On This Day ……. 27th of July

Mr. G. Read Murphy, P.M., paid an official visit to the Geelong gaol on this day in 1911. Amongst the generally orderly lot of old and infirm prisoners there he found few complaints of any moment, and no cases, of insubordination were brought under his notice.

 

ON THIS DAY – July 26, 1933

 

At the inquest into the death of Katherine Dorman, 24, machinist, on July 26, following an attack and injuries inflicted with an iron pipe while in her bedroom at Windsor the Coroner found John Boles murdered her and ordered a warrant for his arrest after hearing the evidence of Miss Dorman’s land-lady, Mrs. Nellie Burke, that Boles had repeatedly hit Dorman over the head with the pipe. Boles, who is a married man left a letter saying that he had lost his employment, which meant his means for getting a divorce had gone. This seemed to unhinge his overstrung nerves and then he simply wanted to die and take the dear girl with him.

On this day …….. 26th of July 2011

Two Australian police officers in Canberra, used pepper spray to fight off a rogue kangaroo that had attacked an elderly woman in her backyard in an Outback town, on this day in 2011. The 94-year-old victim, Phyllis Johnson, was taken to a hospital for treatment for cuts and bruises after the attack Sunday afternoon. She told The Courier Mail newspaper that she tried unsuccessfully to fight the kangaroo off with a broom after it attacked her while she was hanging her laundry. “I thought it was going to kill me,” she told the newspaper from her bed in Charleville Hospital on Monday. “It was taller than me and it just plowed through the clothes on the washing line straight for me.” She said the kangaroo knocked her to the ground before she crawled to her house, where her son called police. Perkins said the first police officer to reach the backyard was forced to spray the kangaroo to avoid being injured. “The animal jumped away, then saw another officer at the back of the police car and went for that officer, and he also had to deploy his capsicum spray – so the roo had to get sprayed twice,” he said. “After that, it hopped away from the scene, but police could still monitor its location – it didn’t go too far.”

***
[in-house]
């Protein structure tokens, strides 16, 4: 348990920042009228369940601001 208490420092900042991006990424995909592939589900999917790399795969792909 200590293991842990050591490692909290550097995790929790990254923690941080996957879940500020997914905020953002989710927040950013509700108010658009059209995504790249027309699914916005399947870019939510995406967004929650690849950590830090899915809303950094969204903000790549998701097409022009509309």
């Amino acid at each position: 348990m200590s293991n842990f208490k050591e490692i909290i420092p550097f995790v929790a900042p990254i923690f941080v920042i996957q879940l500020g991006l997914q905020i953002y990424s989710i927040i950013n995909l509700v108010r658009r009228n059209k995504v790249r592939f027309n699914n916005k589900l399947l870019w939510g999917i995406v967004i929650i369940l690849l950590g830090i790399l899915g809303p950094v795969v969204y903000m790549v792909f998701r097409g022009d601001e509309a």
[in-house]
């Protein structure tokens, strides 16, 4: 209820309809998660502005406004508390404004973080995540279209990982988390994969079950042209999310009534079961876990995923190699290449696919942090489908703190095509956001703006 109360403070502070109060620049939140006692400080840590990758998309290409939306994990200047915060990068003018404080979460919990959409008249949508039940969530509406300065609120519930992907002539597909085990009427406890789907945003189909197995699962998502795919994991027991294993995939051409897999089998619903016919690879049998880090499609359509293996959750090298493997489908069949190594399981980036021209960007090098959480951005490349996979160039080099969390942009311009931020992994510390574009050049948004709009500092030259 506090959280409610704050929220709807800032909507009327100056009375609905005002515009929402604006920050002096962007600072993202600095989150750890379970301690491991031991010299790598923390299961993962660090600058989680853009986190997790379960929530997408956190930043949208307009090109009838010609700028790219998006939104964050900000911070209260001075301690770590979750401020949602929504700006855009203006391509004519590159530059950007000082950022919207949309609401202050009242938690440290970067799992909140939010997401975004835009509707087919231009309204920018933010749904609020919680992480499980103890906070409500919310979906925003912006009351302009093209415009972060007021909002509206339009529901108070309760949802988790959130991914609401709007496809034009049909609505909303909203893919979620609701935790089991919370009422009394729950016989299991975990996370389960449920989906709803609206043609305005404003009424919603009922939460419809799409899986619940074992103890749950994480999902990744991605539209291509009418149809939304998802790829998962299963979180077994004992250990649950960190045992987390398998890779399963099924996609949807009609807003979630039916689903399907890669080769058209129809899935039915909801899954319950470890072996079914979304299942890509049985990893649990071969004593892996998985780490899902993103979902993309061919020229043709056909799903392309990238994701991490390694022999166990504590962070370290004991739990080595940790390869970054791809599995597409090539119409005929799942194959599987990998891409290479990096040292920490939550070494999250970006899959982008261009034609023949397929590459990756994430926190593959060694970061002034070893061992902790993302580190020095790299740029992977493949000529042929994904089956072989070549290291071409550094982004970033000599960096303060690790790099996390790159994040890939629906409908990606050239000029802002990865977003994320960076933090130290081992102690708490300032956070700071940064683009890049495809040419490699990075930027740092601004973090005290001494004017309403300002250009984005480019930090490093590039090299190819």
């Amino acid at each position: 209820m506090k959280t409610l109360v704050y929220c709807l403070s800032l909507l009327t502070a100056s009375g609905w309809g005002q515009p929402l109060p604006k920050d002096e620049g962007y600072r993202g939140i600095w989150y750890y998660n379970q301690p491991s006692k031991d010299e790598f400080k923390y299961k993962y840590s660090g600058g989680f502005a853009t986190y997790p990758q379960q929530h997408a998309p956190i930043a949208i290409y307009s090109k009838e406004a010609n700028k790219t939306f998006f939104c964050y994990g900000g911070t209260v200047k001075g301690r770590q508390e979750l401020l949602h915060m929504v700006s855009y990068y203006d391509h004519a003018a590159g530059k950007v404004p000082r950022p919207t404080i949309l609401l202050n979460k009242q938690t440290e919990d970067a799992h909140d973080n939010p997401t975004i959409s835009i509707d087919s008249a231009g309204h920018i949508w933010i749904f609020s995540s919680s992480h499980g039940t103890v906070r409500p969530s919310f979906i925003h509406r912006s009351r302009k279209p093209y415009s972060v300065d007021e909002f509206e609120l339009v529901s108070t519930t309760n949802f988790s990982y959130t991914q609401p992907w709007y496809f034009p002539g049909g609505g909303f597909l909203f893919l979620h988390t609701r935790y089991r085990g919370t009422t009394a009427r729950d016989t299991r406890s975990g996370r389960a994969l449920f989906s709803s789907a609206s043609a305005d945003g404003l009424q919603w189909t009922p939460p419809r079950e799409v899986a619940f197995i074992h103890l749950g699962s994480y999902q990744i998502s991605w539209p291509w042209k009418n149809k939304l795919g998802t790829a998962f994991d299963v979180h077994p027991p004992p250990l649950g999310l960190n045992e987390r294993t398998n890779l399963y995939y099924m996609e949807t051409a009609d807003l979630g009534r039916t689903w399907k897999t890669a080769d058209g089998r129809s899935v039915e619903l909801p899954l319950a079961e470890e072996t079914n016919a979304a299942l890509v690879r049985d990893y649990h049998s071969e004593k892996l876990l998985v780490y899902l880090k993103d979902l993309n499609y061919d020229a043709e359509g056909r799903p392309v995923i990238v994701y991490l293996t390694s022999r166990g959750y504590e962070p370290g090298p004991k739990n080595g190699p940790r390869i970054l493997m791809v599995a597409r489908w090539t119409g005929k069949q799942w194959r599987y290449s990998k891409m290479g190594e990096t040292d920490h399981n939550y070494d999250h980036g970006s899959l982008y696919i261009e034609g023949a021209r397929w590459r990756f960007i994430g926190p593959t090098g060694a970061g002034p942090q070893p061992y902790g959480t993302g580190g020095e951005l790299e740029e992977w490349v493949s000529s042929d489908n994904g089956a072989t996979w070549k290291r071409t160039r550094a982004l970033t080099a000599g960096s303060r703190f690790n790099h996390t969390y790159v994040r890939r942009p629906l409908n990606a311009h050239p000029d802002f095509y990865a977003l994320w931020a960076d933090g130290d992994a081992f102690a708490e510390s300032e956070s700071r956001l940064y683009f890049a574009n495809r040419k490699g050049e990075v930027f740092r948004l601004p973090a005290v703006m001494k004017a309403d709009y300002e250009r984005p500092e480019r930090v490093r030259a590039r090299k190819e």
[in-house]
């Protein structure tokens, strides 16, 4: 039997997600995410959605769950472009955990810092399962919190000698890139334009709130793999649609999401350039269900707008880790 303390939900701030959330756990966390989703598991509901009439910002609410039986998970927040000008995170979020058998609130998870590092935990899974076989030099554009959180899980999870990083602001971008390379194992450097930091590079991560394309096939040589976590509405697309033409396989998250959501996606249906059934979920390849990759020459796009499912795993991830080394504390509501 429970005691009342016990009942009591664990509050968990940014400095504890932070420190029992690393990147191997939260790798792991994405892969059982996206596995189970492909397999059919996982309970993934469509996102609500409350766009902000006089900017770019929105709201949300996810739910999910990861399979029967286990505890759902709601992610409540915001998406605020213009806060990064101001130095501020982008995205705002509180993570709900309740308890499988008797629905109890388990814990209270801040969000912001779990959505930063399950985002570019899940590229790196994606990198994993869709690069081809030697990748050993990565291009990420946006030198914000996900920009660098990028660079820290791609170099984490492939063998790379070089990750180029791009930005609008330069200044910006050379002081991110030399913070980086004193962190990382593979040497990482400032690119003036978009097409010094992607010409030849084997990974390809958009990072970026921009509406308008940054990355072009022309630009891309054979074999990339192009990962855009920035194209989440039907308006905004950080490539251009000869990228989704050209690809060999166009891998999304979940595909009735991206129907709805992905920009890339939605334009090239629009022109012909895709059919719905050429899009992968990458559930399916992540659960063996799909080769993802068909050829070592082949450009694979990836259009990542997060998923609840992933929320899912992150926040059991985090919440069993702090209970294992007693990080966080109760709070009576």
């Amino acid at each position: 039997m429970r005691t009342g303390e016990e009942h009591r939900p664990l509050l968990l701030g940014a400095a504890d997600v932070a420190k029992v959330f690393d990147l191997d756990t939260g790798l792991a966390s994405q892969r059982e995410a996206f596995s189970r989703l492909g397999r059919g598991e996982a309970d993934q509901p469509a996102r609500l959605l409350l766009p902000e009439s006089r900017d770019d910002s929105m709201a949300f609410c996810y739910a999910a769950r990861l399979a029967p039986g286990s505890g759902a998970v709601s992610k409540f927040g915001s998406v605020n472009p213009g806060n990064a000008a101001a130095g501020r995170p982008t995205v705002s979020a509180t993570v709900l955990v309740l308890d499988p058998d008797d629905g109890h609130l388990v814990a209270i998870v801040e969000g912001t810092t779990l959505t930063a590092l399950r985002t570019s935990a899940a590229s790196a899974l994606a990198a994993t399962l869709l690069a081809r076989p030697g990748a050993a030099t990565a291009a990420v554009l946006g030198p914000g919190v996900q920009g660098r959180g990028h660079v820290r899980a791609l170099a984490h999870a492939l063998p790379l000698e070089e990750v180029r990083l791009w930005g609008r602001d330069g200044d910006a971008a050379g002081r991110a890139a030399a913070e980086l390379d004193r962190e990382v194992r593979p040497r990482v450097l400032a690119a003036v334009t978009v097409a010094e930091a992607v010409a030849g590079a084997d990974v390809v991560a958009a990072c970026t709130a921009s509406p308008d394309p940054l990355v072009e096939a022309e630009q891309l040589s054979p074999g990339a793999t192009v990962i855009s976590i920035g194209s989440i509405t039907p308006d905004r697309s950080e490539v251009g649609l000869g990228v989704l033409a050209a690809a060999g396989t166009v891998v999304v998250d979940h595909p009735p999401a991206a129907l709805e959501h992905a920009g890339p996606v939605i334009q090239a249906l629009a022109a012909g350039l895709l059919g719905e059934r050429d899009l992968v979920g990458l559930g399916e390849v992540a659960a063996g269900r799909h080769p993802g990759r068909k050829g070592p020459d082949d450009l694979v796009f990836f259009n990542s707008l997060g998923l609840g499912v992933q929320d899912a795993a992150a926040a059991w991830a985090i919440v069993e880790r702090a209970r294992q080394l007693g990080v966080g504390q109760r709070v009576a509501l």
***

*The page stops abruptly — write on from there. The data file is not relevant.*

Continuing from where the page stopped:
On this day …….. 26th of July 1882

This day in 1882 saw Yarrawonga covered with snow. When Mr Gourlay brought his Cobb and Co coach into town from Benalla, he had to runa gauntlet of snowballs, pelted by the young of the town. The snowfall, by the time it had finished, covered much of south eastern Australian.

 

EXECUTED THIS DAY – July 26, 1859

 

Richard Rowley, who was sentenced to death at the Supreme Court on the 18th instant, for a violent and premeditated assault, with intent to murder, committed by him on Denis Kilmartin, one of the overseers at the Pentridge Stockade, on the 25th of June, suffered the extreme penalty of the law at 10 o’clock yesterday morning at the Melbourne Gaol.  The unhappy man, since his conviction has been attended by the Rev. Mr. Studdert, the Gaol Chaplain, and the Rev. Mr. Bryan, the Chaplain at Pentridge. He expressed a deep contrition for the offence of which he was found guilty, and at the last moment died penitent. On being summoned by the Sheriff from his cell, precisely at 10 o’clock, he walked out, pale, but with a firm step. His arms having been pinioned by the executioner, the mournful procession walked slowly down the passage towards the scaffold, the Burial Service being read by Mr. Bryan. Rowley mounted the steps leading to the drop without hesitation or apparent fear; he had evidently braced his nerves and summoned all his resolution to meet his impending fate with firmness. On reaching the drop he knelt and prayed. When he rose his countenance was blanched, but apparently not from terror at the dreadful apparatus of death on which he stood. He turned round to his minister, and bade him good-by, and then, noticing the Governor of the Gaol, said, “Goodby, Mr. Wintle.” These were the last words he uttered. A white cap was then drawn down tightly over his face, and a few moments later — the only sound now heard being the solemn voice of the clergyman repeating the service for the dead—the bolt was drawn, and the wretched man was launched into eternity. A slight convulsive shudder ran through his frame, and in a few moments he ceased to live, death taking place in 42 seconds from the time of his fall. He was cut down at 11 o’clock. Shortly afterwards, an inquest was held on the body by the City